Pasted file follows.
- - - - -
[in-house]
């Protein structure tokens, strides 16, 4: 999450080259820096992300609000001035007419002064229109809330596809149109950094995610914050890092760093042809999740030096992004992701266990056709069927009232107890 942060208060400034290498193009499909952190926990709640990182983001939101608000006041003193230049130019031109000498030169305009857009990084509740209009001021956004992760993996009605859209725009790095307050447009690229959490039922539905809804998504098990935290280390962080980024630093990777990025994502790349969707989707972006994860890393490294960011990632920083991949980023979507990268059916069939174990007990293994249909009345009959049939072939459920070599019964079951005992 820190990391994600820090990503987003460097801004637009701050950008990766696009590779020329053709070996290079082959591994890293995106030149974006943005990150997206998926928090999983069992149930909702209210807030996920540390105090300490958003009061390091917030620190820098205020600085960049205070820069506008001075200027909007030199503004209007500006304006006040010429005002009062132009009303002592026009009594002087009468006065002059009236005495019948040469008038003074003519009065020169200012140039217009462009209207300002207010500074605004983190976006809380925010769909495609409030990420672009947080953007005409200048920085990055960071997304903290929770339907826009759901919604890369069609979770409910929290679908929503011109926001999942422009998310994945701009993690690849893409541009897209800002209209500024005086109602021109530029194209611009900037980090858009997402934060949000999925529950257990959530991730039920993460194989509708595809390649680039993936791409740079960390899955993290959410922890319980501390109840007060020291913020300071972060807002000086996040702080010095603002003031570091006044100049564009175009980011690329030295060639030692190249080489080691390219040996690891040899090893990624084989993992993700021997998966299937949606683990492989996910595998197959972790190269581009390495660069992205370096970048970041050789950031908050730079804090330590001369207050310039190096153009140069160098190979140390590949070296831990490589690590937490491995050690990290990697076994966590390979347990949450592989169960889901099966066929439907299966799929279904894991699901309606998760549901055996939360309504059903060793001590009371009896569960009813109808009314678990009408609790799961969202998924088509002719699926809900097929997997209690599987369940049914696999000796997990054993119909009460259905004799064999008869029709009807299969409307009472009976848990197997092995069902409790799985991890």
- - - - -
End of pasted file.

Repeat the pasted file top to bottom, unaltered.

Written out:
[in-house]
């Protein structure tokens, strides 16, 4: 999450080259820096992300609000001035007419002064229109809330596809149109950094995610914050890092760093042809999740030096992004992701266990056709069927009232107890 942060208060400034290498193009499909952190926990709640990182983001939101608000006041003193230049130019031109000498030169305009857009990084509740209009001021956004992760993996009605859209725009790095307050447009690229959490039922539905809804998504098990935290280390962080980024630093990777990025994502790349969707989707972006994860890393490294960011990632920083991949980023979507990268059916069939174990007990293994249909009345009959049939072939459920070599019964079951005992 820190990391994600820090990503987003460097801004637009701050950008990766696009590779020329053709070996290079082959591994890293995106030149974006943005990150997206998926928090999983069992149930909702209210807030996920540390105090300490958003009061390091917030620190820098205020600085960049205070820069506008001075200027909007030199503004209007500006304006006040010429005002009062132009009303002592026009009594002087009468006065002059009236005495019948040469008038003074003519009065020169200012140039217009462009209207300002207010500074605004983190976006809380925010769909495609409030990420672009947080953007005409200048920085990055960071997304903290929770339907826009759901919604890369069609979770409910929290679908929503011109926001999942422009998310994945701009993690690849893409541009897209800002209209500024005086109602021109530029194209611009900037980090858009997402934060949000999925529950257990959530991730039920993460194989509708595809390649680039993936791409740079960390899955993290959410922890319980501390109840007060020291913020300071972060807002000086996040702080010095603002003031570091006044100049564009175009980011690329030295060639030692190249080489080691390219040996690891040899090893990624084989993992993700021997998966299937949606683990492989996910595998197959972790190269581009390495660069992205370096970048970041050789950031908050730079804090330590001369207050310039190096153009140069160098190979140390590949070296831990490589690590937490491995050690990290990697076994966590390979347990949450592989169960889901099966066929439907299966799929279904894991699901309606998760549901055996939360309504059903060793001590009371009896569960009813109808009314678990009408609790799961969202998924088509002719699926809900097929997997209690599987369940049914696999000796997990054993119909009460259905004799064999008869029709009807299969409307009472009976848990197997092995069902409790799985991890």